Charles Mills, Distinguished Professor of Philosophy at the Graduate Center at City University of New York (CUNY), has been selected by the American Political Science Association (APSA) as the winner of its 2021 Benjamin E. Lippincott Award.
The Lippincott Award is given biennially and “honors exceptional work by a living political theorist that is still considered significant after a time span of at least 15 years since the original publication.” The award—$5,000 and the opportunity to record a podcast—is sponsored by University of Minnesota.
Professor Mills won the award for his book, The Racial Contract. The citation from the award committee says:
The Racial Contract by Charles Mills is a work of exceptional quality. It is a critically important and very elegantly written book that rethinks the social contract tradition from the perspective of the majority of the world’s people, namely people of color. In many ways, Mills fleshes out theoretically what W.E. DuBois called the global color line. It is concise but with a variety of nuanced insights into the intellectual history of contract that ultimately shows how the racial contract is both real and global. We want to encourage those who have not read the book or have not read it recently to revisit this text as it stands out as a work that marries ground-breaking insights into the role played by race in contract theory with a complex understanding of its multiple ramifications in practice. Awarding the Benjamin E. Lippincott Prize to The Racial Contract is a timely recognition of the significant contributions it has made to academic discussions about race, power, and the state.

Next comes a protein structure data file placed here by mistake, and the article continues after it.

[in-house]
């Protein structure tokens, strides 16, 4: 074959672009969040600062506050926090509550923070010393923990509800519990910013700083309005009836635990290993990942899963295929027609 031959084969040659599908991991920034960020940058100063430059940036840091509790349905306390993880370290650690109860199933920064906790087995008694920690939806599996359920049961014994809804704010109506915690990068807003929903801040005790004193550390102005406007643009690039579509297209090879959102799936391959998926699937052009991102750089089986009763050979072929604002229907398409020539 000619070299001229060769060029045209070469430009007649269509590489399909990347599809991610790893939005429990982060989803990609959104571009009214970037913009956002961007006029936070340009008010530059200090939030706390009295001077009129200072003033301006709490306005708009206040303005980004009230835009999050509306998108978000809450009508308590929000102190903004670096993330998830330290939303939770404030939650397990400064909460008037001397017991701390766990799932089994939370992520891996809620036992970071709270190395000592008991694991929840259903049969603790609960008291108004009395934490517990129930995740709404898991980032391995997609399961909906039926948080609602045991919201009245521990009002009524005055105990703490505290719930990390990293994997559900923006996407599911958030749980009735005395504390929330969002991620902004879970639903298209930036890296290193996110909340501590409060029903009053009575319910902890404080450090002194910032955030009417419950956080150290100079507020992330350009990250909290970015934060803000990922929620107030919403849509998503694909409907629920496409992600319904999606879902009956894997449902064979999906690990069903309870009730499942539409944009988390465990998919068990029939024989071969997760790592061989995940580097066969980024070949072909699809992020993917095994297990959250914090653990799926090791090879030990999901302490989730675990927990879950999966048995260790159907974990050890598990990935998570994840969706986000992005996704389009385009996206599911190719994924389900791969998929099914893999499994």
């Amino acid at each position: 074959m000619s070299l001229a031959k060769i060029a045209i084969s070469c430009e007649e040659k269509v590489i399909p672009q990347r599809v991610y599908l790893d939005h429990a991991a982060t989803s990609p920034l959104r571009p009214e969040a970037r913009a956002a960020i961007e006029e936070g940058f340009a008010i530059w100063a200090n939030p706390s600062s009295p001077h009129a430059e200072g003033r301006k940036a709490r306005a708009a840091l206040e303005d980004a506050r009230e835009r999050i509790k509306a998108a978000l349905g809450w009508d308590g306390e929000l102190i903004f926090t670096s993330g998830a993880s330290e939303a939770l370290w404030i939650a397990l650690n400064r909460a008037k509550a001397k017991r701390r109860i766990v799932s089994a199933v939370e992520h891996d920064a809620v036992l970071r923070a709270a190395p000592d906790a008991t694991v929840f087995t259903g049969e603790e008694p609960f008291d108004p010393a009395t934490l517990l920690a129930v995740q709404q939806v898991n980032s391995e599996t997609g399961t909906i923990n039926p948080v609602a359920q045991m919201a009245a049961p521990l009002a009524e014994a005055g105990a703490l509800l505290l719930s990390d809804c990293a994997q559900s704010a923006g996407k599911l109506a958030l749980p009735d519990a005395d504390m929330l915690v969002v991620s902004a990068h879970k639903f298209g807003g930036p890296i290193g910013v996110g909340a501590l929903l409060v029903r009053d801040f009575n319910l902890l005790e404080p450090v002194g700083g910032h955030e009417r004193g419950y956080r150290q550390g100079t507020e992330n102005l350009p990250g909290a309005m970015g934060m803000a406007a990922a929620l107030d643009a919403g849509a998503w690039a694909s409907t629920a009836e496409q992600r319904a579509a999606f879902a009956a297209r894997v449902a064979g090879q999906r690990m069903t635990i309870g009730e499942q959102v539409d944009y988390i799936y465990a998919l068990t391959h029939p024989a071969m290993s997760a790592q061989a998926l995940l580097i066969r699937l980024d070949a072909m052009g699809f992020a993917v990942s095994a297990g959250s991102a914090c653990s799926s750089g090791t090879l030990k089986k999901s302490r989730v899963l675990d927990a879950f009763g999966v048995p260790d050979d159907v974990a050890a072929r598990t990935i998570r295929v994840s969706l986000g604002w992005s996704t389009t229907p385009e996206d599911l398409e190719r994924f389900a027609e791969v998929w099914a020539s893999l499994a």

The award announcement contains additional information about Mills’s work.
This is not the first time APSA has bestowed this award on a philosopher. Some recent awardees who are philosophy professors include: Philip Pettit in 2019 for Republicanism: A Theory of Freedom and Government (1997), Bernard Boxill in 2017 for Blacks and Social Justice (1984), Charles Taylor in 2013 for Sources of the Self (1989), and Alasdair MacIntyre in 2011 for After Virtue (1981). A full list of the award’s previous winners is here.